Kliptown Secondary School class of 2014 gather in a nearby church hall to write their final exams. The school is expected to achieve above 95 %. Picture: Timothy Bernard 28.10.2014

Durban - South Africa needs to “proceed with caution” in its eagerness to roll out paperless classrooms, a senior education researcher with the Human Sciences Research Council has said.

Researcher Linda Zuze was referring to an international study by the Organisation for Economic Co-operation and Development (OECD), which found no substantial improvement in pupils’ reading, maths or science achievement in countries that had invested heavily in information and communication technology (ICT) for education.

She warned that there was no substitute for good teaching.

The study asserted that technology could amplify great teaching, but that great technology could not make up for poor teaching. It pointed out that reading online required the same skills as reading a printed page, and that pupils who had not acquired basic skills in reading, writing and navigating through a digital landscape would find themselves unable to participate fully in the economic, social and cultural life around them.

The study argued that to reduce inequalities in children’s ability to benefit from digital tools, countries needed to improve equity in education first.

Ensuring that every child could read and do maths would do more to create equal opportunities in a digital world than could be achieved by expanding or subsidising access to hi-tech devices and services.

Computer-based test results from the OECD’s Programme for International Student Assessment (Pisa) showed that the difference between socio-economic groups in the ability to use ICT tools for learning was largely, if not entirely, explained by the difference observed in more traditional academic abilities.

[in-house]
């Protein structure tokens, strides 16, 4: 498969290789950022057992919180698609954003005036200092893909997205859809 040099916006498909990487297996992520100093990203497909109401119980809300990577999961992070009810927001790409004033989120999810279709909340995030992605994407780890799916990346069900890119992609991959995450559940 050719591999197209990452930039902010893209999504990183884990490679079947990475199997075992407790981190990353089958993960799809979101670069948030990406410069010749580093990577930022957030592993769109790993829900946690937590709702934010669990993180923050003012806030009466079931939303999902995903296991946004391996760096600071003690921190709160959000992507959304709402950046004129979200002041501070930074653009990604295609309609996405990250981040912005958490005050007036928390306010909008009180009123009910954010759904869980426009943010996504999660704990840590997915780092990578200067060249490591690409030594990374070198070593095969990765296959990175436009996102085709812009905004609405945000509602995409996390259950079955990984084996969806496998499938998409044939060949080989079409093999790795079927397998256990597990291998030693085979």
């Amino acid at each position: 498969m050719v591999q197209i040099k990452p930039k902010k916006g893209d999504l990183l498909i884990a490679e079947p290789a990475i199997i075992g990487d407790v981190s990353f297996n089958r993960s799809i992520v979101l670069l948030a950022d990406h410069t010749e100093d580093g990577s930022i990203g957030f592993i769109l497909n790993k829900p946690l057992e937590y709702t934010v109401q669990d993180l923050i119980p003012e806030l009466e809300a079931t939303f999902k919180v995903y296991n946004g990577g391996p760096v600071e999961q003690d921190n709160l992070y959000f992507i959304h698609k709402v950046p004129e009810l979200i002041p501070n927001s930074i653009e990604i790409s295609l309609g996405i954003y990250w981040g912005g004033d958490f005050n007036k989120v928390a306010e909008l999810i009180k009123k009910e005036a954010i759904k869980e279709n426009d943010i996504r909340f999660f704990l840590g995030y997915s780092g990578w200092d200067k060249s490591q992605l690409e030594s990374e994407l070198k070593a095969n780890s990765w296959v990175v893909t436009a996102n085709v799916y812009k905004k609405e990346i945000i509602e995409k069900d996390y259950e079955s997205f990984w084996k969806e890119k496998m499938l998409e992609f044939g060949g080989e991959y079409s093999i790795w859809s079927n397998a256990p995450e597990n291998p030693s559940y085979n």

The study found that ICT was linked to better pupil performance only in certain contexts, such as when computer software and internet connections helped to increase study time and practice.

“Teaching and learning is about conveying a message to children in a systematic way, and in a safe and adequately resourced environment,” Zuze said. “Any technological investment needs to support these fundamental objectives. Technology should not be a distraction.”

Quoting Amanda Ripley, the US author of ‘The Smartest Kids in the World’, Zuze said countries where the schooling system had transformed for the better had a few key ingredients in common: teachers and teaching were prioritised, parents participated actively at schools, and educational quality was a national priority.

“So before leaping on board the tech bandwagon, perhaps we should first focus on ensuring that schools have suitable infrastructure and essential resources, such as proper sanitation, nutrition, desks, chairs and, most importantly, good teachers,” said Zuze.

She cautioned that great teachers who were not technology savvy could also be tripped up by the push for paperless classrooms.

The Mercury